For a group whose celebrated past, both in song and in real life, dealt with the pain caused when relationships cease, there sure was a lot of love in the air from Fleetwood Mac during their performance at the U.S. Airways Center in Phoenix on Thursday night, May 30, 2013. There was a love of the audience professed on separate occasions by singer Stevie Nicks, guitarist Lindsey Buckingham and drummer Mick Fleetwood. There was the special love for Phoenix mentioned by both hometown girl Nicks and Buckingham.
As for the relationship between Nicks and Buckingham, it may not have been “get a room,” love, but their hand holding, hugs and repeated compliments of one another on stage suggested any animosity between the two was long gone. Had Nicks and Buckingham been at this point in 1976, the bittersweet song writing that made “Rumours” the outstanding album it was, may never have occurred.
For two and half hours, the Buckingham/Nicks era of Fleetwood Mac was on full display. It may have taken Mick Fleetwood and bass player John McVie eight years before they found the right lead guitarist for their band with Buckingham, but ever since then they’ve been selling out arenas and did so once again in Phoenix. Thankfully for all, Buckingham insisted that his girlfriend at the time, Stevie Nicks, “a wonderful, brilliant lead singer,” as he called her, also join the band when he did.
The audience was already up and applauding before the band hit the stage. Mick Fleetwood’s tall stature made him visible even in the dim light as he took his place behind his kit. McVie followed closely and took his place to Fleetwood’s right side, a place where throughout the show, except to occasionally leave the stage, he did not vacate. Nicks and Buckingham came out hand in hand and took their places on opposite sides of the platform.
Once assembled, the band broke into “Second Hand News,” the first of seven songs from “Rumours,” to be played during their performance (there might have been more had Christine McVie, lead vocalist on “Rumours’” songs “Songbird” and “You Make Loving Fun” not retired from touring in the 1990’s).“The Chain” brought forth the anticipated fiery vocal exchange between Nicks and Buckingham. With “Dreams,” Nicks was ready to “get this party started.” She was a song or two off from when that was to happen.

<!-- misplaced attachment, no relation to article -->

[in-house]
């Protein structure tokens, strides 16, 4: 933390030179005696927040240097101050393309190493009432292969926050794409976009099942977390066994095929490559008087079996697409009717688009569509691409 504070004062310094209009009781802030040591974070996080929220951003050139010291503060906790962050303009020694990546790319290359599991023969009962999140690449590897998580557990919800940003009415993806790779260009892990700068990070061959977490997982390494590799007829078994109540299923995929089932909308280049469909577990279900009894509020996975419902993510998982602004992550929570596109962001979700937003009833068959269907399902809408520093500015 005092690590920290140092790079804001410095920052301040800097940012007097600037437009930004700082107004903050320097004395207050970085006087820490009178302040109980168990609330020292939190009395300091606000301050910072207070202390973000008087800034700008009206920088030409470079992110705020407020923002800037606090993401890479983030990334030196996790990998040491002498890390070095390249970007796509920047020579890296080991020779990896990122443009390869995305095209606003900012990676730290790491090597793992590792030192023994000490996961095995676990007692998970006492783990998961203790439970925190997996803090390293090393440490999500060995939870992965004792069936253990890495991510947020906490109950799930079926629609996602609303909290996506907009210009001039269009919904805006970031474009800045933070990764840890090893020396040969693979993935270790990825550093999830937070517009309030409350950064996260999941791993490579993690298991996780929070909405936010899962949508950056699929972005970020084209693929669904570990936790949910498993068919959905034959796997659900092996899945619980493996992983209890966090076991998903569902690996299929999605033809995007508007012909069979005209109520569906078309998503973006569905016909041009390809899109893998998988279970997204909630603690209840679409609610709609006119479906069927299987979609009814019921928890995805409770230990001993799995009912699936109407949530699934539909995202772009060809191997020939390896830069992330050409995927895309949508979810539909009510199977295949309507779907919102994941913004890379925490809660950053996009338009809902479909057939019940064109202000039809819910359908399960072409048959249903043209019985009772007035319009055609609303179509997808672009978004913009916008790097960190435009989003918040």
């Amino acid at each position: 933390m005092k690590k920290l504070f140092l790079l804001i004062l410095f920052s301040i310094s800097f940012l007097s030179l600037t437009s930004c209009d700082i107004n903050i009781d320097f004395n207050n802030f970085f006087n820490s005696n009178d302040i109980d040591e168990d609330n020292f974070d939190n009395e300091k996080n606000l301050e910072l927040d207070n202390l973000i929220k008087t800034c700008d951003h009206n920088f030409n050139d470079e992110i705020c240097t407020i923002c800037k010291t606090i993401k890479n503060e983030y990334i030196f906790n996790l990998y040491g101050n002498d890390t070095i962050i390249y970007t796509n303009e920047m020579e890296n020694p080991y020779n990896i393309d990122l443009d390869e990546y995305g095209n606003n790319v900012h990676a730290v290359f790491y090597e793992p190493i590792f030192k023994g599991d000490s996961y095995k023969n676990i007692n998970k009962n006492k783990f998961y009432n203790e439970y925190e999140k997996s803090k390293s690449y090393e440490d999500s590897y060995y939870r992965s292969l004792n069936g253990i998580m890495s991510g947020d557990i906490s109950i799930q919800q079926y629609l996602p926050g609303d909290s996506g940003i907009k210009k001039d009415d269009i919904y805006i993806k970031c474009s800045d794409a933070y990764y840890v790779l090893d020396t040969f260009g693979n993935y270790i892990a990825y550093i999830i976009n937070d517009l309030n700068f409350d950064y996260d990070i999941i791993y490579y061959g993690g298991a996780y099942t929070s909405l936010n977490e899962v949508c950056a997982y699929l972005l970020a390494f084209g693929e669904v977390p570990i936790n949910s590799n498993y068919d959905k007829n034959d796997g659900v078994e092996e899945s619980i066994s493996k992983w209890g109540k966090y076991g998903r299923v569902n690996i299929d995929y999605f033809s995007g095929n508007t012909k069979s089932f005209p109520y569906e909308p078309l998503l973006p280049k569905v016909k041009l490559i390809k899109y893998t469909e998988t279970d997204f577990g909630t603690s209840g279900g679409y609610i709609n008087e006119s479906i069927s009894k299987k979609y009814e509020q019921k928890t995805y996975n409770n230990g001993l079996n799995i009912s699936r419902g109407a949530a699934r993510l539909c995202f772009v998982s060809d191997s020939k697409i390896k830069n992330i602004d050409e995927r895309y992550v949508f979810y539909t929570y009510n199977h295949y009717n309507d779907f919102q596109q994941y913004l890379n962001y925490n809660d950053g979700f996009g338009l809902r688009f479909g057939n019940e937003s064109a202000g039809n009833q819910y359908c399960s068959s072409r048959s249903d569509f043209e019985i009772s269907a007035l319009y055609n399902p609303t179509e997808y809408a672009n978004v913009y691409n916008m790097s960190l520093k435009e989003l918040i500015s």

Buckingham let the audience know that there are “still some chapters left in the book of Fleetwood Mac” as he introduced their first new studio song in a decade, “Sad Angel.” A good, up tempo number, “Sad Angel” made fans hope that the next chapter is more than just the four songs recently released by the band on “Extended Play.”
It could be argued that when Nicks sings such songs as “Rhiannon,” “Sara,” “Gypsy,” or “Gold Dust Woman,” that Fleetwood Mac is her band. McVie and Fleetwood do an outstanding job as her backing rhythm section, content to be present enough to compliment the songs without being overpowering. Although her trademark twirling is not as prominent as it used to be, Nicks’ voice can still remain captivating, as it was for “Landslide.”